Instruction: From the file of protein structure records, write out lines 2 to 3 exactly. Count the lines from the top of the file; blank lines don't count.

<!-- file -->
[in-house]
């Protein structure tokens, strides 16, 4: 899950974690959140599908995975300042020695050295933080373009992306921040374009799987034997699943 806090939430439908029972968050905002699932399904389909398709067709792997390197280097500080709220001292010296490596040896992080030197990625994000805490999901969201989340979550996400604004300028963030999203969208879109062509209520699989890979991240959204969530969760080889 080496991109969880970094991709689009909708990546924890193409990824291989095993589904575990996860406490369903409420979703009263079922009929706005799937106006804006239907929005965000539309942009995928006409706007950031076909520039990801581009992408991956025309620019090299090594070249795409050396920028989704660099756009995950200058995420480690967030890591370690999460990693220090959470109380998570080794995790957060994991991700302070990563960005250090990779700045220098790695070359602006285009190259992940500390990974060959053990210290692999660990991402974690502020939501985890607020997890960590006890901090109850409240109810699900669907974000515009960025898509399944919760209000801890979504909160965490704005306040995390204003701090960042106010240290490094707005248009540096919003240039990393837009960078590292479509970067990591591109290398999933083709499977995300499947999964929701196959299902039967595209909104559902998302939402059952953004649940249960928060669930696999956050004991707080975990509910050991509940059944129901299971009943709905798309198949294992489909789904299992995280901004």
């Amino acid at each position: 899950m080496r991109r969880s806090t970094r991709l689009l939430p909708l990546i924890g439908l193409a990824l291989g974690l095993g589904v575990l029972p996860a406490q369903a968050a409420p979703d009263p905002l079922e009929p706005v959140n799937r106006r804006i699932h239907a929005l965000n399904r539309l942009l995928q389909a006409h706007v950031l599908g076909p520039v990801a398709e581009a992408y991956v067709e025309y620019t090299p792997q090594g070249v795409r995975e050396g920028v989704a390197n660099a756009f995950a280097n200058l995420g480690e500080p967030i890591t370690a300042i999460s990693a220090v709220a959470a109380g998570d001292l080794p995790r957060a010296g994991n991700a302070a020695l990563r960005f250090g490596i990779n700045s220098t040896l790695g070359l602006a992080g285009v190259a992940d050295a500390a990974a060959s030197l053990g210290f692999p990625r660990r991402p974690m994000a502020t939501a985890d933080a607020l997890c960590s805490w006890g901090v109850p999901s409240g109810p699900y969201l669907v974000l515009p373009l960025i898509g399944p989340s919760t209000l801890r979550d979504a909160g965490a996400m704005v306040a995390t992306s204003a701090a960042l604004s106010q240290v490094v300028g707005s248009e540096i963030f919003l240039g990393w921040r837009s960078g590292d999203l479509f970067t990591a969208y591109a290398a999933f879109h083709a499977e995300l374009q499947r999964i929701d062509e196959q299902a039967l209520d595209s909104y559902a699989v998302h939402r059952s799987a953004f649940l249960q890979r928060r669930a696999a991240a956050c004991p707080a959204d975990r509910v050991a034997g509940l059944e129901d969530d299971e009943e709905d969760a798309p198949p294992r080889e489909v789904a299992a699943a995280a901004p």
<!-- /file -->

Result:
């Protein structure tokens, strides 16, 4: 899950974690959140599908995975300042020695050295933080373009992306921040374009799987034997699943 806090939430439908029972968050905002699932399904389909398709067709792997390197280097500080709220001292010296490596040896992080030197990625994000805490999901969201989340979550996400604004300028963030999203969208879109062509209520699989890979991240959204969530969760080889 080496991109969880970094991709689009909708990546924890193409990824291989095993589904575990996860406490369903409420979703009263079922009929706005799937106006804006239907929005965000539309942009995928006409706007950031076909520039990801581009992408991956025309620019090299090594070249795409050396920028989704660099756009995950200058995420480690967030890591370690999460990693220090959470109380998570080794995790957060994991991700302070990563960005250090990779700045220098790695070359602006285009190259992940500390990974060959053990210290692999660990991402974690502020939501985890607020997890960590006890901090109850409240109810699900669907974000515009960025898509399944919760209000801890979504909160965490704005306040995390204003701090960042106010240290490094707005248009540096919003240039990393837009960078590292479509970067990591591109290398999933083709499977995300499947999964929701196959299902039967595209909104559902998302939402059952953004649940249960928060669930696999956050004991707080975990509910050991509940059944129901299971009943709905798309198949294992489909789904299992995280901004």
């Amino acid at each position: 899950m080496r991109r969880s806090t970094r991709l689009l939430p909708l990546i924890g439908l193409a990824l291989g974690l095993g589904v575990l029972p996860a406490q369903a968050a409420p979703d009263p905002l079922e009929p706005v959140n799937r106006r804006i699932h239907a929005l965000n399904r539309l942009l995928q389909a006409h706007v950031l599908g076909p520039v990801a398709e581009a992408y991956v067709e025309y620019t090299p792997q090594g070249v795409r995975e050396g920028v989704a390197n660099a756009f995950a280097n200058l995420g480690e500080p967030i890591t370690a300042i999460s990693a220090v709220a959470a109380g998570d001292l080794p995790r957060a010296g994991n991700a302070a020695l990563r960005f250090g490596i990779n700045s220098t040896l790695g070359l602006a992080g285009v190259a992940d050295a500390a990974a060959s030197l053990g210290f692999p990625r660990r991402p974690m994000a502020t939501a985890d933080a607020l997890c960590s805490w006890g901090v109850p999901s409240g109810p699900y969201l669907v974000l515009p373009l960025i898509g399944p989340s919760t209000l801890r979550d979504a909160g965490a996400m704005v306040a995390t992306s204003a701090a960042l604004s106010q240290v490094v300028g707005s248009e540096i963030f919003l240039g990393w921040r837009s960078g590292d999203l479509f970067t990591a969208y591109a290398a999933f879109h083709a499977e995300l374009q499947r999964i929701d062509e196959q299902a039967l209520d595209s909104y559902a699989v998302h939402r059952s799987a953004f649940l249960q890979r928060r669930a696999a991240a956050c004991p707080a959204d975990r509910v050991a034997g509940l059944e129901d969530d299971e009943e709905d969760a798309p198949p294992r080889e489909v789904a299992a699943a995280a901004p």